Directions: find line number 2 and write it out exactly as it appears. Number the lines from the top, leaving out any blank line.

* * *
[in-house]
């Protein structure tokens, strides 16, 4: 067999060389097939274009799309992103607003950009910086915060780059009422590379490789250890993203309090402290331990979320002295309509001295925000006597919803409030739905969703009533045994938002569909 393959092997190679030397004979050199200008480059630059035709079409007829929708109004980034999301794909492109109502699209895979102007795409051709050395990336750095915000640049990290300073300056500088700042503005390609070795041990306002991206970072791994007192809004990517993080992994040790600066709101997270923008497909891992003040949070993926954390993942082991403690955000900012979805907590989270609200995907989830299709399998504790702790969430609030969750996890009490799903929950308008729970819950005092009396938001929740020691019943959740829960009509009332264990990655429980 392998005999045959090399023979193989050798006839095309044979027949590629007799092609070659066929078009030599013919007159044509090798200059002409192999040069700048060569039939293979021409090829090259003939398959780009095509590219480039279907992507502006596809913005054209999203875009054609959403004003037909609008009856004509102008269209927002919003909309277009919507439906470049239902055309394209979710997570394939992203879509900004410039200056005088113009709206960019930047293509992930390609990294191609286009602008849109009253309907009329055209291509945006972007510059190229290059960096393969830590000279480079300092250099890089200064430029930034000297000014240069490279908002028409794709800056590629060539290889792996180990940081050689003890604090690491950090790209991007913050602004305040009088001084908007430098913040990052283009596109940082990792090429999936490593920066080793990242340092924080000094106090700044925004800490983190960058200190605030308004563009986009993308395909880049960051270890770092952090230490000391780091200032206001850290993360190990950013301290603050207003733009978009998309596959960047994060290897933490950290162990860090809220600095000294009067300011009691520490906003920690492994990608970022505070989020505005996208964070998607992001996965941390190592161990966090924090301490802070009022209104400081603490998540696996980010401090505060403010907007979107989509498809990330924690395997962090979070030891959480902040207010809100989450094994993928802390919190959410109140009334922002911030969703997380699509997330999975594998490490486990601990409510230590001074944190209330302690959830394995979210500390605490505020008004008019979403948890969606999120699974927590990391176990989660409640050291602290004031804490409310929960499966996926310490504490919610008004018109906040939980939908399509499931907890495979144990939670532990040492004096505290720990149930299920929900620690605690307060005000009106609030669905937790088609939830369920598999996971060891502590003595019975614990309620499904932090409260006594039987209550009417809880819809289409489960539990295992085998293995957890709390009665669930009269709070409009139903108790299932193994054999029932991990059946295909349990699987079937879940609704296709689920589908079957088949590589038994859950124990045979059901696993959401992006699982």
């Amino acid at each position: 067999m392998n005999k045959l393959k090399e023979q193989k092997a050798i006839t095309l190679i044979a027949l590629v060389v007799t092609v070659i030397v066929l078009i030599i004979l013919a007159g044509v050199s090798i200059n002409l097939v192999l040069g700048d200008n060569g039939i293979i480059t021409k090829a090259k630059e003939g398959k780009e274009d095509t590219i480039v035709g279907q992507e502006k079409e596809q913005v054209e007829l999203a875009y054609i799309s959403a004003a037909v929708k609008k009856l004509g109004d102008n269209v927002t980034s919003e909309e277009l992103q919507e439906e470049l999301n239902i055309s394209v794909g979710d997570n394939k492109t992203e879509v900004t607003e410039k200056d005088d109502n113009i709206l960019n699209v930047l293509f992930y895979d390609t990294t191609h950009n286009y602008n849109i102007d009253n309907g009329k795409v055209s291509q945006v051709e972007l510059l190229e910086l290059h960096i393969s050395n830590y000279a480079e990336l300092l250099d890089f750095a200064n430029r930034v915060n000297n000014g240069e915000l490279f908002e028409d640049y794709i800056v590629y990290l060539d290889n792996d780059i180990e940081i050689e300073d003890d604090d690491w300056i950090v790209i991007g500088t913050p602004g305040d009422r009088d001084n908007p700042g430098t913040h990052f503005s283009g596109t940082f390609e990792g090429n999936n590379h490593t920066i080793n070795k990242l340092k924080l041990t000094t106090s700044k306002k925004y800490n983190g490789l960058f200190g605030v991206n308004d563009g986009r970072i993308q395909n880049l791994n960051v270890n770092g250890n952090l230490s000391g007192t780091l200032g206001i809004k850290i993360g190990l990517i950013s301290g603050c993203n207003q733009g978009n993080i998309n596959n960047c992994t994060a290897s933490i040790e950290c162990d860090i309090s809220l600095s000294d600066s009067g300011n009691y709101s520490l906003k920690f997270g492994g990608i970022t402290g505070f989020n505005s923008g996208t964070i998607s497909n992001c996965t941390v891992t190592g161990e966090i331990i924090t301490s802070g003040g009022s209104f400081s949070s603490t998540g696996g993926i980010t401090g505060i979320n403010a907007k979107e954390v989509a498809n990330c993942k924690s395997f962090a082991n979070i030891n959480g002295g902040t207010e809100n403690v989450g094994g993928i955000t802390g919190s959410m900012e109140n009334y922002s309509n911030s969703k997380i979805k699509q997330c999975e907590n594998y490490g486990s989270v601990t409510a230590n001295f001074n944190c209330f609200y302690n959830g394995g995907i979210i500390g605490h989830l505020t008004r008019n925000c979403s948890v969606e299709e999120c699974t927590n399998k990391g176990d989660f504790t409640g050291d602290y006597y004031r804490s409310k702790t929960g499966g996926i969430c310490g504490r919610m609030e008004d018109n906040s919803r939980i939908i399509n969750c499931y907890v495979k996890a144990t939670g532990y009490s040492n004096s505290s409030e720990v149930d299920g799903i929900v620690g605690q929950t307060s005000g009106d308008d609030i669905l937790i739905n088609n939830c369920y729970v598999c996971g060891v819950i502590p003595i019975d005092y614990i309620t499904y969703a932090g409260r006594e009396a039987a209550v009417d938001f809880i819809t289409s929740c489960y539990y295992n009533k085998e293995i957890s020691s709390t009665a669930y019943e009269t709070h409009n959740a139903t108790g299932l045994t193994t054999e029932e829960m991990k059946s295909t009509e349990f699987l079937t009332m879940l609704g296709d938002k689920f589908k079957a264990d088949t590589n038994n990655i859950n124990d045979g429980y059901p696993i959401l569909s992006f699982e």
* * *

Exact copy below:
């Protein structure tokens, strides 16, 4: 067999060389097939274009799309992103607003950009910086915060780059009422590379490789250890993203309090402290331990979320002295309509001295925000006597919803409030739905969703009533045994938002569909 393959092997190679030397004979050199200008480059630059035709079409007829929708109004980034999301794909492109109502699209895979102007795409051709050395990336750095915000640049990290300073300056500088700042503005390609070795041990306002991206970072791994007192809004990517993080992994040790600066709101997270923008497909891992003040949070993926954390993942082991403690955000900012979805907590989270609200995907989830299709399998504790702790969430609030969750996890009490799903929950308008729970819950005092009396938001929740020691019943959740829960009509009332264990990655429980 392998005999045959090399023979193989050798006839095309044979027949590629007799092609070659066929078009030599013919007159044509090798200059002409192999040069700048060569039939293979021409090829090259003939398959780009095509590219480039279907992507502006596809913005054209999203875009054609959403004003037909609008009856004509102008269209927002919003909309277009919507439906470049239902055309394209979710997570394939992203879509900004410039200056005088113009709206960019930047293509992930390609990294191609286009602008849109009253309907009329055209291509945006972007510059190229290059960096393969830590000279480079300092250099890089200064430029930034000297000014240069490279908002028409794709800056590629060539290889792996180990940081050689003890604090690491950090790209991007913050602004305040009088001084908007430098913040990052283009596109940082990792090429999936490593920066080793990242340092924080000094106090700044925004800490983190960058200190605030308004563009986009993308395909880049960051270890770092952090230490000391780091200032206001850290993360190990950013301290603050207003733009978009998309596959960047994060290897933490950290162990860090809220600095000294009067300011009691520490906003920690492994990608970022505070989020505005996208964070998607992001996965941390190592161990966090924090301490802070009022209104400081603490998540696996980010401090505060403010907007979107989509498809990330924690395997962090979070030891959480902040207010809100989450094994993928802390919190959410109140009334922002911030969703997380699509997330999975594998490490486990601990409510230590001074944190209330302690959830394995979210500390605490505020008004008019979403948890969606999120699974927590990391176990989660409640050291602290004031804490409310929960499966996926310490504490919610008004018109906040939980939908399509499931907890495979144990939670532990040492004096505290720990149930299920929900620690605690307060005000009106609030669905937790088609939830369920598999996971060891502590003595019975614990309620499904932090409260006594039987209550009417809880819809289409489960539990295992085998293995957890709390009665669930009269709070409009139903108790299932193994054999029932991990059946295909349990699987079937879940609704296709689920589908079957088949590589038994859950124990045979059901696993959401992006699982």